Navigating Contested Divorce In Massachusetts- What You Need To Know

In Massachusetts, a contested divorce is different from what people expect. A contested divorce means a case is opened in the court system before an agreement is reached. There are numerous reasons to file for divorce before, or even while, discussing terms with your spouse, and it can be an excellent strategy to move the negotiations forward or get the court’s assistance. A contested divorce will likely end in a settlement, but if the parties cannot agree to the payment terms, the matter will be trialed.

However, that does not mean the process needs to be hostile. At Reade Law Firm, PC, we work to resolve areas of contention without unnecessary drama. We educate our clients about their rights and options and work toward the best path forward. When we can resolve issues outside of court, we can save time and money and reduce the trauma associated all too often with divorce. And when a settlement cannot be reached, we have the skill and knowledge to take the matter to trial.

Fault vs. No-Fault Divorce

A contested divorce can be a no-fault divorce. In that situation, the parties file for divorce based on an irretrievable marriage breakdown. A no-fault divorce is the most common in Massachusetts and requires no evidence of the cause.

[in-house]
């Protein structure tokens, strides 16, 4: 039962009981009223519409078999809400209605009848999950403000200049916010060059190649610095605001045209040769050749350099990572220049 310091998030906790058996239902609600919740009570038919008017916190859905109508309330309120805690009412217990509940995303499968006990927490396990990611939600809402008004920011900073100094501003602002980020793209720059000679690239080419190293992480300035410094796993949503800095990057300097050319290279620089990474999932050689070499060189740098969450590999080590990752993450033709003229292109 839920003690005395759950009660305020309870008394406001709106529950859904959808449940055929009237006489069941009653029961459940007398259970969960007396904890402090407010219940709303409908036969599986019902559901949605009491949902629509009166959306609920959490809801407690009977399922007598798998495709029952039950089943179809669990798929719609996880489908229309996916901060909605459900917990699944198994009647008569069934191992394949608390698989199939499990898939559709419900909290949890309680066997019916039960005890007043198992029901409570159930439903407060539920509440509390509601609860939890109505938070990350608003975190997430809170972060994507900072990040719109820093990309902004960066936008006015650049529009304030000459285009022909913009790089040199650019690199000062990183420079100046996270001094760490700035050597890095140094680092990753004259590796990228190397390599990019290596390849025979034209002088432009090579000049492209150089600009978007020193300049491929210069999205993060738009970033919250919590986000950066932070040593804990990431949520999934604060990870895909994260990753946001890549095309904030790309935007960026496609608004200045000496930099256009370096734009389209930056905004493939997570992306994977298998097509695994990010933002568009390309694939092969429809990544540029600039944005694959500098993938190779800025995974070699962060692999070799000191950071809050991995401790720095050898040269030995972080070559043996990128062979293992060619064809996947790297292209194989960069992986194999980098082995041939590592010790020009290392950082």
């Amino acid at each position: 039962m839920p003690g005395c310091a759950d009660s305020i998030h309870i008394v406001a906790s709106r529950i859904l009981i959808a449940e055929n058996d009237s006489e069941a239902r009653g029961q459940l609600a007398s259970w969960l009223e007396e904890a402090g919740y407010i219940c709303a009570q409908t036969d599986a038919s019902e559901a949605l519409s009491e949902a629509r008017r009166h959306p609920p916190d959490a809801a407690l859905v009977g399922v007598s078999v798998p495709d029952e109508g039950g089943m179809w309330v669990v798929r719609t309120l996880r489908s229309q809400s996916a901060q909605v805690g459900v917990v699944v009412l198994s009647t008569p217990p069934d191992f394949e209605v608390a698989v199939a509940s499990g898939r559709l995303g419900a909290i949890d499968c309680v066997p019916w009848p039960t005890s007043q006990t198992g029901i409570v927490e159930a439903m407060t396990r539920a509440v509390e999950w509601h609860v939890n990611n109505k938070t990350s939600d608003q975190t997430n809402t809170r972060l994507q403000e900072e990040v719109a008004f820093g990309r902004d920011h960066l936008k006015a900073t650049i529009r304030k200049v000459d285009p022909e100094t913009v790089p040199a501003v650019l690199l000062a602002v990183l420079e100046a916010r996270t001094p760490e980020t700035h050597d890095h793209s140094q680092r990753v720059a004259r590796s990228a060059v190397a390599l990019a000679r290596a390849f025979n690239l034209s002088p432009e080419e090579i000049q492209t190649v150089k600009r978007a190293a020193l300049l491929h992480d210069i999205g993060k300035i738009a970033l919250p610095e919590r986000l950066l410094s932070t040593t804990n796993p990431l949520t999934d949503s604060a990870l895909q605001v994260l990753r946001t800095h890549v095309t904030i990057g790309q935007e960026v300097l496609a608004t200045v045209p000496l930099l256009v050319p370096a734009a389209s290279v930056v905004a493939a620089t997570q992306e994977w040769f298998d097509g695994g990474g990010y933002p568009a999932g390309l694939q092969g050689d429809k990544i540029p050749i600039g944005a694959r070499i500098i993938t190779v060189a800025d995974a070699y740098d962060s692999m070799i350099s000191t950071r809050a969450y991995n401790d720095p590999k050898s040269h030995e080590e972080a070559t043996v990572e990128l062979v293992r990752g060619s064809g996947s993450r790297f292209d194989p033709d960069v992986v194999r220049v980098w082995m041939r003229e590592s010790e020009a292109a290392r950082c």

If you want to file for divorce on fault-based grounds, the law gives you seven potential grounds for divorce:

  • Adultery
  • Cruel and abusive treatment
  • Desertion
  • Impotence
  • Imprisonment
  • Intoxication
  • Non-support

However, even when you have one of these reasons to file for a fault-based divorce, there are usually a few advantages to taking this route. A fault-based divorce often proves more complicated and costly to litigate. In a no-fault divorce, you can still introduce evidence of wrongdoing when discussing the division of property, child custody, and other critical issues.

The Divorce Process

One spouse must file a complaint for divorce with the court in the county where the couple last resided together or where either spouse currently lives.

The spouse who files for divorce must ensure that the other spouse is served with a summons, and then the other spouse has 20 days to file an answer. That puts the case into the pretrial period. Parties will exchange mandatory documents, then may submit formal requests for additional information called discovery. They may request records, ask for written answers, or schedule a deposition where questions are asked and answered verbally under oath.

The parties can also negotiate during this period, and if they reach an agreement on the necessary terms, they can complete the divorce process without going to trial. When parties can settle issues independently, they have much more control over the outcome than if they wait for a judge’s ruling, which may disappoint both.

Get the Advice and Advocacy You Need During a Contested Divorce

Divorce can bring out the worst in people, but it doesn’t have to be that way. Let the knowledgeable team at Reade Law Firm, PC empower you to find your best way forward during and after the divorce. We help you achieve the objectives that mean the most to you while preserving your peace of mind. Contact us today to schedule a confidential consultation.